Anyone else would like to speak? Hello. “Hi there.” Where are you from? “I am from the countryside of Damascus.”
From the countryside of Damascus. And when did you arrive here? “I arrived here like 3 days ago.” 3 days ago. “Yes.” And why did you…“We have forced conscription, that is in the first place. In the second place, there is no work there. You have no place to work there. There are no schools. I studied halfway through 9th grade and could not finish. Where should I stay? There is no place to live.”
We see on TV that the situation in Damascus is hard. In the areas of the regime. “Correct. Correct. Yes, exactly, it is very hard. You cannot go fighting with the regime. I would be killing my cousins and my relatives and friends. One cannot.”
And how many days was the journey from the countryside of Damascus to here? “Like a week.”
And how much did you pay? “About $150-$200.” $150. And do you also have a place where you can stay? “Yes, there is a place. There is someone I know.” How old are you? ”I was born in 2007. (15 years old)”. Thanks a lot. “Thank you.”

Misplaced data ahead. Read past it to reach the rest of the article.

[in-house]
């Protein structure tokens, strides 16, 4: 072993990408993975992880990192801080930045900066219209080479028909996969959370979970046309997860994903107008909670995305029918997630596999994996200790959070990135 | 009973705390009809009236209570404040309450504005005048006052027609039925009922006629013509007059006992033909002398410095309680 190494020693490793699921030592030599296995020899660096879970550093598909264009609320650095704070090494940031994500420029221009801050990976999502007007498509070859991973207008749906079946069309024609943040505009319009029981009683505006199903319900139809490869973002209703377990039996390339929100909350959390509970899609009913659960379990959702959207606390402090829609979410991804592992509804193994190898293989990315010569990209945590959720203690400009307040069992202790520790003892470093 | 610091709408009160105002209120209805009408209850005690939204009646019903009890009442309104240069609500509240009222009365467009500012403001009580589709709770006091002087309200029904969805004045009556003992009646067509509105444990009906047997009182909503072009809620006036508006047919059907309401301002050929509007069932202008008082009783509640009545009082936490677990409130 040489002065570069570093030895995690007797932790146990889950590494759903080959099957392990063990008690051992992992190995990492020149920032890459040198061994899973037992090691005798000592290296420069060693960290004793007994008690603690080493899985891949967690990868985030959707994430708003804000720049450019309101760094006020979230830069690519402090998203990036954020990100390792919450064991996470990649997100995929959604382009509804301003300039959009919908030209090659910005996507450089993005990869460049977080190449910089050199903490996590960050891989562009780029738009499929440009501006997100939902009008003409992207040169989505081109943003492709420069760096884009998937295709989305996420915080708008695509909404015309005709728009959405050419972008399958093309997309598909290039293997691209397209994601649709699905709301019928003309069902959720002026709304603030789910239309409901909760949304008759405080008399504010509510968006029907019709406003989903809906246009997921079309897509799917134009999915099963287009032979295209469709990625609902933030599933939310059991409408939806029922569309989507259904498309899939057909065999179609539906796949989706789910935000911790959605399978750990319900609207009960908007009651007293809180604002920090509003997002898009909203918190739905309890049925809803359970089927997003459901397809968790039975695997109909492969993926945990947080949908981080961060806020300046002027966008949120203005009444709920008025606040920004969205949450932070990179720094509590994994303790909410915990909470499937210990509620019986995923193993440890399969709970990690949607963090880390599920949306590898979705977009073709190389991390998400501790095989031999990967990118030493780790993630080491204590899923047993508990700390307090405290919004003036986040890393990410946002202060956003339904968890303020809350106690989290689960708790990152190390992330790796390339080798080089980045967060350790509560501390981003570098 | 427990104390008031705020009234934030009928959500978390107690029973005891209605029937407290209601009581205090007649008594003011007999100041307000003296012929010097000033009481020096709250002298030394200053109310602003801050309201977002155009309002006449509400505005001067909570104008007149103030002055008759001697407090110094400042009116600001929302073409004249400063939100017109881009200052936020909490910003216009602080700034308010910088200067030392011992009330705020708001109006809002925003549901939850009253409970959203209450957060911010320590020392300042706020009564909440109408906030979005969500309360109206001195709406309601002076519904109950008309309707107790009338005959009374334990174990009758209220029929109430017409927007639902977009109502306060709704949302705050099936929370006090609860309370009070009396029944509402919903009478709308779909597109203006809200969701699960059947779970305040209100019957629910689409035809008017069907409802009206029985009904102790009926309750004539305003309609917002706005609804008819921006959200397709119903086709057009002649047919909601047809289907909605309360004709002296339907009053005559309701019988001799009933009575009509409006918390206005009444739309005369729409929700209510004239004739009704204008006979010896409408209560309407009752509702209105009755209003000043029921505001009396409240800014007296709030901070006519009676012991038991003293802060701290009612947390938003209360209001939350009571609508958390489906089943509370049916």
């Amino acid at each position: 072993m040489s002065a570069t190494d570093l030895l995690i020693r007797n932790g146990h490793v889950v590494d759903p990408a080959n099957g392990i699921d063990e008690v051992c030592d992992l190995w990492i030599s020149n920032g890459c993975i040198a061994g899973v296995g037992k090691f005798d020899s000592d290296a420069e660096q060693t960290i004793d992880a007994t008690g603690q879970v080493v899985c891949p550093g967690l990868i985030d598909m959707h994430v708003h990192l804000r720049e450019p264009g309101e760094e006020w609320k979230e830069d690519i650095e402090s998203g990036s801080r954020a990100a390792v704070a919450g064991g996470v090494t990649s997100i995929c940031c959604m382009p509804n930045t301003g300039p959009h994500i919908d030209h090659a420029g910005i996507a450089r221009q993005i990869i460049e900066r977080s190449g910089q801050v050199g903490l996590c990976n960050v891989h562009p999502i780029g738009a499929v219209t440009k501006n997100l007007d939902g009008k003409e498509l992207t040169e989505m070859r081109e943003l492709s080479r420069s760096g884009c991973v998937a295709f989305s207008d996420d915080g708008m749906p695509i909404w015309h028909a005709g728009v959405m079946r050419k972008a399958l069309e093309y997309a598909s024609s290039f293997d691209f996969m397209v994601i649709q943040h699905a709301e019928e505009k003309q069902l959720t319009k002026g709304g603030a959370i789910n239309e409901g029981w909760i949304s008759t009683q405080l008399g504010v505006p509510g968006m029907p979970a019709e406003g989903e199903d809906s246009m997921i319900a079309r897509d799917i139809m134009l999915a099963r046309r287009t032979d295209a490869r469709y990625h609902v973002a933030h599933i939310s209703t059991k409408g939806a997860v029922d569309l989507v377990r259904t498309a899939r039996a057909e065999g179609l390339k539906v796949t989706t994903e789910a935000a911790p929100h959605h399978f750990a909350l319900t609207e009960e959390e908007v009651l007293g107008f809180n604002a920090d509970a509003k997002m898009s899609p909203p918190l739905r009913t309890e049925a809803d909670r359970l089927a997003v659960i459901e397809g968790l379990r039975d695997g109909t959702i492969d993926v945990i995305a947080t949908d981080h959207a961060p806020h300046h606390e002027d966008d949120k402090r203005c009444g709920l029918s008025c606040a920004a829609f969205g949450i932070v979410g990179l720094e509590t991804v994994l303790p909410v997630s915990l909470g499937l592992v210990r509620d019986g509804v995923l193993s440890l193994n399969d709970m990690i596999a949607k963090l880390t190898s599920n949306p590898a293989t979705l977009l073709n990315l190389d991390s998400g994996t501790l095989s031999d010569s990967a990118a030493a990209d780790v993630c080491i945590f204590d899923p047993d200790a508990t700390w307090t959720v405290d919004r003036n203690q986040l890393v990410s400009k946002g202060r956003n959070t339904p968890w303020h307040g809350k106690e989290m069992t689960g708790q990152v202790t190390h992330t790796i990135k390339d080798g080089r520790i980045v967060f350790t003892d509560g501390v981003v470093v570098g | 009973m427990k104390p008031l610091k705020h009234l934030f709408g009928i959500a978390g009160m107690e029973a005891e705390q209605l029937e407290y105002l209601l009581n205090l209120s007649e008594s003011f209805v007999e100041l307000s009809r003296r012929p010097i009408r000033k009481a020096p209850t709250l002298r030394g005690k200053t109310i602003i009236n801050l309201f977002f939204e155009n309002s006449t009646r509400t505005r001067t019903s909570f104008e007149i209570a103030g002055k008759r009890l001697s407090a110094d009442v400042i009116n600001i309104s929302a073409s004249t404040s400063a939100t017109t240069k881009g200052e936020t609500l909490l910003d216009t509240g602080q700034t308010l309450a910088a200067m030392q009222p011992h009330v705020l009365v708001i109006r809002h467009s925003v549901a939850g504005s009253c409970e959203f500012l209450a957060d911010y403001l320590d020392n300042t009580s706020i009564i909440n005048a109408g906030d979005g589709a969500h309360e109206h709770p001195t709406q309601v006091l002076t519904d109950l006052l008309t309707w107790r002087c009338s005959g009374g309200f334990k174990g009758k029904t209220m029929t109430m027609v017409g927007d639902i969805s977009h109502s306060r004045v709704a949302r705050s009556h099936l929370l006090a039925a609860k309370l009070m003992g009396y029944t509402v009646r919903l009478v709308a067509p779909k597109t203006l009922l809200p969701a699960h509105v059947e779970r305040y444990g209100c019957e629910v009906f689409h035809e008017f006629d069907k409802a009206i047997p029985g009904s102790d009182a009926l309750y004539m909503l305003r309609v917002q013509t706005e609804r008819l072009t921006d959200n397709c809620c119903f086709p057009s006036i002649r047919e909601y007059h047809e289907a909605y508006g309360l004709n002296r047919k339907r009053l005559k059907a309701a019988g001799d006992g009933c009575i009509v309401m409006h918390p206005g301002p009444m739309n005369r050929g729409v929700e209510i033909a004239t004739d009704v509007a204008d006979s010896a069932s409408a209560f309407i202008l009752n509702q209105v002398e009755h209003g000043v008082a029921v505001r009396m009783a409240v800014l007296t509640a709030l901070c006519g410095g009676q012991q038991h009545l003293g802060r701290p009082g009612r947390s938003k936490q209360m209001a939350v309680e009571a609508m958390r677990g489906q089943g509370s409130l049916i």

After the earthquake: More displacement from eastern Aleppo areas to SNA areas.
During interviews in Qabasin and Biza’a, east of al-Bab, the heads of both local councils told us that people from eastern Aleppo are arriving in their towns. In both cases this concerns about 200 people. People are telling them that the regime is not providing aid, and steals most of it; that is why they decided to leave for SNA areas. Syrians can only go from regime or SDF areas to SNA areas in the north by paying smugglers. We talked to Radwan al-Sheikh, head of the local council in Biza’a, a town of about 70,000 residents, located about 40 km from Aleppo, southeast of al-Bab, and very close to the frontline with the regime in Tadef.
“The area of Biza’a which consists of the town of Biza’a as well as 17 villages and 15 farms were among the areas that were affected like other areas near the Syrian-Turkish border. The damage consisted of a number of buildings, private buildings, and public infrastructure like mosques and schools. Some health centers were affected by the series of earthquakes to which the area was exposed. Some walls came down and some ceilings and cracks remain extremely unsafe. The council issued a warning, a city-wide warning to assess whether they need to evacuate, or if the building is still structurally sound”, says al-Sheikh. “Of course as soon as we heard the news and felt the earthquake the council of all the residents in the town and the countryside to report and register or document any and all damage caused by this earthquake whether to the house or the directories or the public buildings. Until today about 800 houses are affected or partially damaged, in addition to 5 residences where it is recommended to tear down and rebuild. “